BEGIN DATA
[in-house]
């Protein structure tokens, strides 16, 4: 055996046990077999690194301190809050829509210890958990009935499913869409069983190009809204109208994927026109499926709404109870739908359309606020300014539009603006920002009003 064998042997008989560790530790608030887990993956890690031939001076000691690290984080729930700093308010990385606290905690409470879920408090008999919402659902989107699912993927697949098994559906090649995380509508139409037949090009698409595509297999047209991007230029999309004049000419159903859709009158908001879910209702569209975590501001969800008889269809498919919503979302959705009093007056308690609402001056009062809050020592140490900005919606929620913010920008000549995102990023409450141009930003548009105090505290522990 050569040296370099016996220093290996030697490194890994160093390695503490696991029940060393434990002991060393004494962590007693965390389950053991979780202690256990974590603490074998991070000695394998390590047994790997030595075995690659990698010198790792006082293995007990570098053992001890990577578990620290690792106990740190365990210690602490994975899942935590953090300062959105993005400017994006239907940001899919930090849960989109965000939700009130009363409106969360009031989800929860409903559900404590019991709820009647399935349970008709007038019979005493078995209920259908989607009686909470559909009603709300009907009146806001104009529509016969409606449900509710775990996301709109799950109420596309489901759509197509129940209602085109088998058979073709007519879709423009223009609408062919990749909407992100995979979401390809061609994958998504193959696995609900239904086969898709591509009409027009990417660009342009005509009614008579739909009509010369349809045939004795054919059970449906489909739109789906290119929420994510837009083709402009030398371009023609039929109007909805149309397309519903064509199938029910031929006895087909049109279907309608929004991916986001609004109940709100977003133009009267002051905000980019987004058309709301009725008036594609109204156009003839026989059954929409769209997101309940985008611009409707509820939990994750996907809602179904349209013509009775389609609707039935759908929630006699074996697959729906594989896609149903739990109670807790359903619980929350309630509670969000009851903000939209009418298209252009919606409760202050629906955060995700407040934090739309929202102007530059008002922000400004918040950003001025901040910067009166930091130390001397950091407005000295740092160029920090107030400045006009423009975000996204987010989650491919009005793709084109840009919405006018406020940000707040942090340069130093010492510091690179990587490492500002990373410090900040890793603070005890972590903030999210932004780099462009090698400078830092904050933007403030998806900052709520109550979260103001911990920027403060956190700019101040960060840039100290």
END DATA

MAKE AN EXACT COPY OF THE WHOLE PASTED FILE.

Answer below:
[in-house]
């Protein structure tokens, strides 16, 4: 055996046990077999690194301190809050829509210890958990009935499913869409069983190009809204109208994927026109499926709404109870739908359309606020300014539009603006920002009003 064998042997008989560790530790608030887990993956890690031939001076000691690290984080729930700093308010990385606290905690409470879920408090008999919402659902989107699912993927697949098994559906090649995380509508139409037949090009698409595509297999047209991007230029999309004049000419159903859709009158908001879910209702569209975590501001969800008889269809498919919503979302959705009093007056308690609402001056009062809050020592140490900005919606929620913010920008000549995102990023409450141009930003548009105090505290522990 050569040296370099016996220093290996030697490194890994160093390695503490696991029940060393434990002991060393004494962590007693965390389950053991979780202690256990974590603490074998991070000695394998390590047994790997030595075995690659990698010198790792006082293995007990570098053992001890990577578990620290690792106990740190365990210690602490994975899942935590953090300062959105993005400017994006239907940001899919930090849960989109965000939700009130009363409106969360009031989800929860409903559900404590019991709820009647399935349970008709007038019979005493078995209920259908989607009686909470559909009603709300009907009146806001104009529509016969409606449900509710775990996301709109799950109420596309489901759509197509129940209602085109088998058979073709007519879709423009223009609408062919990749909407992100995979979401390809061609994958998504193959696995609900239904086969898709591509009409027009990417660009342009005509009614008579739909009509010369349809045939004795054919059970449906489909739109789906290119929420994510837009083709402009030398371009023609039929109007909805149309397309519903064509199938029910031929006895087909049109279907309608929004991916986001609004109940709100977003133009009267002051905000980019987004058309709301009725008036594609109204156009003839026989059954929409769209997101309940985008611009409707509820939990994750996907809602179904349209013509009775389609609707039935759908929630006699074996697959729906594989896609149903739990109670807790359903619980929350309630509670969000009851903000939209009418298209252009919606409760202050629906955060995700407040934090739309929202102007530059008002922000400004918040950003001025901040910067009166930091130390001397950091407005000295740092160029920090107030400045006009423009975000996204987010989650491919009005793709084109840009919405006018406020940000707040942090340069130093010492510091690179990587490492500002990373410090900040890793603070005890972590903030999210932004780099462009090698400078830092904050933007403030998806900052709520109550979260103001911990920027403060956190700019101040960060840039100290």